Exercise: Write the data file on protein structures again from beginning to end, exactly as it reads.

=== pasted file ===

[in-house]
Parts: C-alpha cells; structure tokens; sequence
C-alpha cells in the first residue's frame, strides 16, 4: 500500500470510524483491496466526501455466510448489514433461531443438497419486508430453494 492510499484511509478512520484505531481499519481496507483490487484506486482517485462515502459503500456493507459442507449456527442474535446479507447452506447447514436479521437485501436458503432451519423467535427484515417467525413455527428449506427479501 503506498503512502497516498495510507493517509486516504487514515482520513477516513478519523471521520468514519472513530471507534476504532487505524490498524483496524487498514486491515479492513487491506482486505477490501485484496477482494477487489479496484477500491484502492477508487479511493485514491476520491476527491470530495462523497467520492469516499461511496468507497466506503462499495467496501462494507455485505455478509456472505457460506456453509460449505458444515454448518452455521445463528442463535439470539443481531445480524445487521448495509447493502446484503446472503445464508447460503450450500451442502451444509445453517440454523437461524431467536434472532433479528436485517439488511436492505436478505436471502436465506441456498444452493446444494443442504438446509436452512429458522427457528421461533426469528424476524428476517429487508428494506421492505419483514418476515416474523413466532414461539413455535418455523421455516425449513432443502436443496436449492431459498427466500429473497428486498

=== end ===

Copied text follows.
[in-house]
Parts: C-alpha cells; structure tokens; sequence
C-alpha cells in the first residue's frame, strides 16, 4: 500500500470510524483491496466526501455466510448489514433461531443438497419486508430453494 492510499484511509478512520484505531481499519481496507483490487484506486482517485462515502459503500456493507459442507449456527442474535446479507447452506447447514436479521437485501436458503432451519423467535427484515417467525413455527428449506427479501 503506498503512502497516498495510507493517509486516504487514515482520513477516513478519523471521520468514519472513530471507534476504532487505524490498524483496524487498514486491515479492513487491506482486505477490501485484496477482494477487489479496484477500491484502492477508487479511493485514491476520491476527491470530495462523497467520492469516499461511496468507497466506503462499495467496501462494507455485505455478509456472505457460506456453509460449505458444515454448518452455521445463528442463535439470539443481531445480524445487521448495509447493502446484503446472503445464508447460503450450500451442502451444509445453517440454523437461524431467536434472532433479528436485517439488511436492505436478505436471502436465506441456498444452493446444494443442504438446509436452512429458522427457528421461533426469528424476524428476517429487508428494506421492505419483514418476515416474523413466532414461539413455535418455523421455516425449513432443502436443496436449492431459498427466500429473497428486498